For B.C’s indigenous community, the NDP said it will build the units remaining in its prior $550 million commitment to develop 1,750 new homes, both on and off reserve.

BC Liberals

On the BC Liberal side of the aisle, the party said they will do better than the NDP, which the Liberals accuse of having completed just 2,963 units out the promised 114,000. The BC Liberals have pledged to get rid of the NDP’s “phoney” speculation tax by bringing in what they dub a “true real-estate speculation tax,” which will involve moving to a condo-flipping capital gains tax. The Liberals also said they will bring in higher property taxes for non-resident home owners.

In terms of strata insurance, the Liberals said they will facilitate a self-insurance model and eliminate “best-terms” pricing. The party also said it will reduce required insurance from full replacement value to a level “in line with actual claims cost history.”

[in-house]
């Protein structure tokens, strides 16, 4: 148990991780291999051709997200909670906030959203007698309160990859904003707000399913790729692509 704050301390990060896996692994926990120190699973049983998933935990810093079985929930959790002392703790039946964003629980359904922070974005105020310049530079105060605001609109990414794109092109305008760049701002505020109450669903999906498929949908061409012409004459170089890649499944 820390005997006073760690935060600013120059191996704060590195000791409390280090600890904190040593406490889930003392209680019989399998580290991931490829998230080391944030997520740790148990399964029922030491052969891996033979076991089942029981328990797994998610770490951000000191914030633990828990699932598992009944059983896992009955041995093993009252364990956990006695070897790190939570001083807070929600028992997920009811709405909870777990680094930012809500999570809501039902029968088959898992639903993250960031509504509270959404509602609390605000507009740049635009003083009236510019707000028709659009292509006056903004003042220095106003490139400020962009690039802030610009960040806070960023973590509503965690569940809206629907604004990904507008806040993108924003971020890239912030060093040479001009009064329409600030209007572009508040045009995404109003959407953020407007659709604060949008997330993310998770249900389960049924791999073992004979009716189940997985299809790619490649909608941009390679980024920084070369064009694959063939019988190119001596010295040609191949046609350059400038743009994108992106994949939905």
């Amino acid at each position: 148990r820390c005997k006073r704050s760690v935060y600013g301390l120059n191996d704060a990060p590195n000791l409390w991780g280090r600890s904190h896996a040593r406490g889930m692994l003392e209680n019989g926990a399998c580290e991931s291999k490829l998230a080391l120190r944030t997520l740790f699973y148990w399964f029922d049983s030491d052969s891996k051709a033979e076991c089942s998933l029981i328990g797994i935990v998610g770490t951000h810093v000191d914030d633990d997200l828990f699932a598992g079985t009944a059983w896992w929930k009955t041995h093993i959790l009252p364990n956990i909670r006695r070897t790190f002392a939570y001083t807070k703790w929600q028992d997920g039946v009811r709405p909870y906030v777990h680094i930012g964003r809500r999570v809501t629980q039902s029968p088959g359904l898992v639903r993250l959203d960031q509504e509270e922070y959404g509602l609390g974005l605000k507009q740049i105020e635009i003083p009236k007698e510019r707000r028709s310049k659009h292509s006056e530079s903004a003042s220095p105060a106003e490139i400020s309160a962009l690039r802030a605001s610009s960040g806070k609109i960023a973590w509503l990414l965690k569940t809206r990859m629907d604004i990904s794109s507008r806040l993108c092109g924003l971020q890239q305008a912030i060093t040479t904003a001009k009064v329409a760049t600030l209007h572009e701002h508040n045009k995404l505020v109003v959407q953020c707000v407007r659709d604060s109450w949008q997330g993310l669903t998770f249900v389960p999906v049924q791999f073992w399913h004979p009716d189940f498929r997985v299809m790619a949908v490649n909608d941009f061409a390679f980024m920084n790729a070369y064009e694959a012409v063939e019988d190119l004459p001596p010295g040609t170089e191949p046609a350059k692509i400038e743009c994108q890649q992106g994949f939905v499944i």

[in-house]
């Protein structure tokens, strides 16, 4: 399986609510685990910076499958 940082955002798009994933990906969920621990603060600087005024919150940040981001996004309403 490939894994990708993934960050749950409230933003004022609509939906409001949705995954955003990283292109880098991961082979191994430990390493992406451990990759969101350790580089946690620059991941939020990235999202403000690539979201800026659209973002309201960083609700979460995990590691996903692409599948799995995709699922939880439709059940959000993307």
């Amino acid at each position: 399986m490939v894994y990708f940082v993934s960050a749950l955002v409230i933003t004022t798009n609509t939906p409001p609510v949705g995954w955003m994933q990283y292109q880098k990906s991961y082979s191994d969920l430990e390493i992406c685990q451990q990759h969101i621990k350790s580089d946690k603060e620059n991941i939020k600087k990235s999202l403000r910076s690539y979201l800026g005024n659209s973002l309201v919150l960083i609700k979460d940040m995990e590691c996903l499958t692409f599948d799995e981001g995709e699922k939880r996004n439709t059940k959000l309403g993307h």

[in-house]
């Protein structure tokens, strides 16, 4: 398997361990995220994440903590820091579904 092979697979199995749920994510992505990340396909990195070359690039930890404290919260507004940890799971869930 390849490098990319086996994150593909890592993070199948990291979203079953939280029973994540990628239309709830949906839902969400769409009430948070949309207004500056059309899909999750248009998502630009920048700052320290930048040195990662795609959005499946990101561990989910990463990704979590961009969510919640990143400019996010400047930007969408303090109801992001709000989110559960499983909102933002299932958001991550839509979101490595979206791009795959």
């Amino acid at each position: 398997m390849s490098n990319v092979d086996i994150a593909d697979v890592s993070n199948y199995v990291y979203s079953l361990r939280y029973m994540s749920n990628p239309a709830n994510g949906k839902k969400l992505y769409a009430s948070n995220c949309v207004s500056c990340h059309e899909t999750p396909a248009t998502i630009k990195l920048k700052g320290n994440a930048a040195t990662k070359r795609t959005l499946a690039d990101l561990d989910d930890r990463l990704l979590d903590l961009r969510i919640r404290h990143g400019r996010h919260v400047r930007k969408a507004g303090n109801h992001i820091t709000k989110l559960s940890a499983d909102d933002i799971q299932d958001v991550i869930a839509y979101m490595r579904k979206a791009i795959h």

The BC Liberals said they will work with municipalities to review current property taxes to incentivize developers to build affordable rental housing, as well as bring in an “incentive fund” for local governments. The party also said it would make sure there was no net loss ff rental units due to developer projects.

Further, the Liberals said they would implement tax and permitting changes they say will boost housing supply. The party said it will also spend funds to get homeless people in B.C. into housing and connect them with social services.

BC Greens

For their part, the BC Greens said they will bring in a “housing first” approach to speed up supportive and social housing projects. The party said it will also extend leases for co-ops and create a land bank for future co-ops. The Greens also said they will work with municipalities to expand townhouses and triplex housing option and deal with the current issues in strata insurance costs.

The party has said it will close loopholes in speculation tax that currently exempt satellite families and some foreign owners.